Our current president didn’t ruin the GOP, he lifted the rock they were hiding under.
Like most arranged marriages, the blessed union between Donald Trump and the GOP turned stormy even before Ms. Daniels arrived on the scene. The bride and groom were barely acquainted, had little in common and truth be told, didn’t much care for each other. The engagement period featured fights, insults, accusations of infidelity and salacious hand measuring. Outside of that — a match made in heaven.
So it seems a bit disingenuous that the GOP claims to be shocked, shocked to find itself in a world of hurt a year after stumbling down the aisle with their fair-haired groom. Even clashing couples are compelled to abide by that whole “for better or worse” proposition. And lately, the emphasis has been on the latter.
The upside included the honeymoon of controlling the House, Senate and Oval Office for the first time since George W. had to ask Dick Cheney for a hall pass to use the West Wing lavatory. But that blissful period had a shorter life than the Harvey Weinstein Defense Fund Kickstarter campaign.
The downside was being unmasked as the race baiting, xenophobic, misogynistic hypocritical party of the rich they’ve spent decades trying to disguise. Our current president didn’t ruin the Republican Party, he lifted the rock they were hiding under. The evangelical community even gave him a mulligan for a porn star payoff. #MeToo.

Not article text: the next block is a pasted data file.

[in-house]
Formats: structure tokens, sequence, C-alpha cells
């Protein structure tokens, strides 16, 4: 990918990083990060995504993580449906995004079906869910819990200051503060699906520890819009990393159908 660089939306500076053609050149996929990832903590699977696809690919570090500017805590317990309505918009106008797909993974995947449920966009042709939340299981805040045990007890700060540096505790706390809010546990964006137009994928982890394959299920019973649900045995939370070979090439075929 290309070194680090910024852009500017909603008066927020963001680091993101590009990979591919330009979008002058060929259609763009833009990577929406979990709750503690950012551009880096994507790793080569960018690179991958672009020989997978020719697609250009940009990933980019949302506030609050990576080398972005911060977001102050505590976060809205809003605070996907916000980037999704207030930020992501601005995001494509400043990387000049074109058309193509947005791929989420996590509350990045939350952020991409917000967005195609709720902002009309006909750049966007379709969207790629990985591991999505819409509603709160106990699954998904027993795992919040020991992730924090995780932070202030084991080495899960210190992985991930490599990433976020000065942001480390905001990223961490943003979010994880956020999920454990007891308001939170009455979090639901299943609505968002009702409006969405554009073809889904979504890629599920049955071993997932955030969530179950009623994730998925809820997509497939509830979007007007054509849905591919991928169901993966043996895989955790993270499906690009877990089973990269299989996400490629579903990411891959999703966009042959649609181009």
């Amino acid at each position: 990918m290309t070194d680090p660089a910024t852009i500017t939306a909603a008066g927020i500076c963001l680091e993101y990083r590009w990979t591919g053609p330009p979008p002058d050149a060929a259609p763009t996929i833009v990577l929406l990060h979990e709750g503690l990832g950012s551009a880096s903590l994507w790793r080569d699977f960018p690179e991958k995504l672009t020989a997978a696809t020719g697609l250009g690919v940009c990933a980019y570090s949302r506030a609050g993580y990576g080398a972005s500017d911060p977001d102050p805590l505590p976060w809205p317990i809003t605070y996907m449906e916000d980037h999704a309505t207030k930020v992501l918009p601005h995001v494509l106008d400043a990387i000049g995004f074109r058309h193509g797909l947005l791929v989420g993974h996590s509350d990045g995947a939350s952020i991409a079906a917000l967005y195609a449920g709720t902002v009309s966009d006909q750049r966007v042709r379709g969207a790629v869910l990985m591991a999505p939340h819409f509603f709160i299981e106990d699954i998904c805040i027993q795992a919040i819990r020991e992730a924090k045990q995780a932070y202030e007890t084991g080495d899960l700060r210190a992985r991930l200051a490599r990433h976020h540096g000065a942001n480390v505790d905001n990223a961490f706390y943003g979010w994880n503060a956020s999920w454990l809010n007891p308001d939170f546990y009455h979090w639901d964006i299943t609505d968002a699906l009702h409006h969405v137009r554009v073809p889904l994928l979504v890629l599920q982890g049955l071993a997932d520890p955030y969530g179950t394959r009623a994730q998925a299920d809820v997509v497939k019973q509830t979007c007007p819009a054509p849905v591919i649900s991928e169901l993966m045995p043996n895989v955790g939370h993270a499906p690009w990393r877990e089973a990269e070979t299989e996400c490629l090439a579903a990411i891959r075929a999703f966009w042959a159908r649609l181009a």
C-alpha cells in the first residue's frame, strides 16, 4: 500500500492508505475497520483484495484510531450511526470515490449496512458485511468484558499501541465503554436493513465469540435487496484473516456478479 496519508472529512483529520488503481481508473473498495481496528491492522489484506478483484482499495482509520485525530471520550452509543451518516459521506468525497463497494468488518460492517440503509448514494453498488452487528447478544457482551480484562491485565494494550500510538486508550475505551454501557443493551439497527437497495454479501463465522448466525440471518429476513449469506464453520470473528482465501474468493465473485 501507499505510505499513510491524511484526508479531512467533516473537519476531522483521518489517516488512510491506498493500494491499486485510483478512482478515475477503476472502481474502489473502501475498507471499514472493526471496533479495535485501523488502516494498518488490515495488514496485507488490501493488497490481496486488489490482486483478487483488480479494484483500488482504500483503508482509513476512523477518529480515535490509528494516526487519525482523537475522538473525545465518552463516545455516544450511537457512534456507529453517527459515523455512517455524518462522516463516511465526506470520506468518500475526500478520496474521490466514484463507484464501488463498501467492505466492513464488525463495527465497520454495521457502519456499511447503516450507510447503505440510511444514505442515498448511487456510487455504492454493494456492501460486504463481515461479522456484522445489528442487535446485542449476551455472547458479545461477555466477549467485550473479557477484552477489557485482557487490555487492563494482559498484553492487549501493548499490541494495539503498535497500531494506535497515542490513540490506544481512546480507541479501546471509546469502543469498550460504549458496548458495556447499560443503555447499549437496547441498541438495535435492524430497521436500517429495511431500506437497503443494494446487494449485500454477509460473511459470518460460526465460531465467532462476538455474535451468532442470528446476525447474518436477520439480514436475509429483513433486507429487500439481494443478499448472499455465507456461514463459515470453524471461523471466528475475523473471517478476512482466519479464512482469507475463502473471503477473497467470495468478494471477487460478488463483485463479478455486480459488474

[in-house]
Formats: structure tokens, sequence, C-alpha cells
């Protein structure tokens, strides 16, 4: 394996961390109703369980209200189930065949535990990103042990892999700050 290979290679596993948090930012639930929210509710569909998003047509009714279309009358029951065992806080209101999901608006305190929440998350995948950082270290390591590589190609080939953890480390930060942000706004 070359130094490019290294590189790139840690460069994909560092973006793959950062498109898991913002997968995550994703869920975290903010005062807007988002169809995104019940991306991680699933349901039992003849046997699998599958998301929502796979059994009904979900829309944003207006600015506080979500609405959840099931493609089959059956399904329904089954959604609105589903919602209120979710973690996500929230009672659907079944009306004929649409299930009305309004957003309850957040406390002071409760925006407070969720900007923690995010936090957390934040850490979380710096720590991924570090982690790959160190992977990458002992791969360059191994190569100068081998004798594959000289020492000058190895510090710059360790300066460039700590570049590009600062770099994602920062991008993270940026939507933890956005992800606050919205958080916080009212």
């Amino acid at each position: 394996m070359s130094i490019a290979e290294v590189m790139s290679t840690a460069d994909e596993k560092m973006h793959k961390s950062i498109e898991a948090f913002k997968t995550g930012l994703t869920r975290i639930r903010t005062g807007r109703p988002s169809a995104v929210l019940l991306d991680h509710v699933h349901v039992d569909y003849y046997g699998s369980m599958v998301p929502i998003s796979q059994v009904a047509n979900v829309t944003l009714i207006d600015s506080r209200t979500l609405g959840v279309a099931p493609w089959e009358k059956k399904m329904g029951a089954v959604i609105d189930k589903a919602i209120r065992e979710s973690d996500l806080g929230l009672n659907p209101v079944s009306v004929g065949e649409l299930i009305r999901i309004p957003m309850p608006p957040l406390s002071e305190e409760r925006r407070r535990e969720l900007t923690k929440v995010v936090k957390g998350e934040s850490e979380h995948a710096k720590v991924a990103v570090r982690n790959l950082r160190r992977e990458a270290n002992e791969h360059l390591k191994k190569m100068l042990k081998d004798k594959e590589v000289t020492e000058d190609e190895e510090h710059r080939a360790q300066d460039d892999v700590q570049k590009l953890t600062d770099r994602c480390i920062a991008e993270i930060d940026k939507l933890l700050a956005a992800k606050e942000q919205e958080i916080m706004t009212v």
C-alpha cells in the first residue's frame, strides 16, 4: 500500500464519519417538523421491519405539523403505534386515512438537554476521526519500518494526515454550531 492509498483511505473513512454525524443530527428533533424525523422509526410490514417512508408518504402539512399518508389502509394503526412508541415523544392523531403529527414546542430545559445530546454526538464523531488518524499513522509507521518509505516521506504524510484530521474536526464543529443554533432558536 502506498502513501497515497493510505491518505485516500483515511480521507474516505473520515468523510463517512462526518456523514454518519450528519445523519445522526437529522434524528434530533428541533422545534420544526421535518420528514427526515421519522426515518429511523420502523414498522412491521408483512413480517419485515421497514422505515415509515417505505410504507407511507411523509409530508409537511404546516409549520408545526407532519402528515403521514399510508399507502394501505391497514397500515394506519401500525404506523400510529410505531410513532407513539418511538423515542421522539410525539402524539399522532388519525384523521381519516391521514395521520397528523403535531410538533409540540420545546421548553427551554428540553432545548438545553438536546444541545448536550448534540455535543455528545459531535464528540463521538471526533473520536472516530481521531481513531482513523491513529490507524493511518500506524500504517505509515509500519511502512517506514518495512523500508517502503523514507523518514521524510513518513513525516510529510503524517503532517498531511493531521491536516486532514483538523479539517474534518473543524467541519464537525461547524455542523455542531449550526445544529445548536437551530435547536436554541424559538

And neither do any of the maids of honor or groomsmen seem happy with the in-law situation. Everybody is supposed to be nice to them, but nobody can figure out what Jared and Ivanka do, except loot the gift table and make withering suggestions on which of their new colleagues need eyebrow sculpting. Many suspect their sole function is emotional support. They’re the White House therapy dogs.
A few who stood proudly next to Donnie John at the altar in November of 2016 are suffering from a tertiary case of bridal remorse. They regret climbing into bed with a notorious serial abuser, especially considering their entire pre-nuptial agreement consists of Mike Pence.
But most supporters are making such incredible ethical contortions they’ve probably sparked interest from recruiters at Cirque de Soleil. These tortured explanations run the gamut from claiming that Obama was worse to the charge that Hillary would have been worser.
There’s little talk of annulment; they go out of their way to excuse his unacceptable behavior and blatant ineptitude. They know how vindictive he is and shudder at the kind of alimony required to shut him up. Also, there will not be joint custody of his base.
The list of rationalizations are as recognizable to the staffs of battered women shelters as skunk scat is to urban gardeners. “He’s new at this.” “But he loves me.” “He didn’t say that and even if he did, he didn’t mean it.” “You can’t judge him by his hair.” “That’s just Donald being Donald.” “Doesn’t sweat much for a fat guy.”
Problem is, the midterm elections are looming eight short months away, and the entire wedding party has to weigh whether to trot out rehearsal dinner photos to demonstrate fealty in the tradition of “love, honor and obey,” or risk a primary opponent from the right with a malicious hankering to introduce them to that whole “til death do us part” part.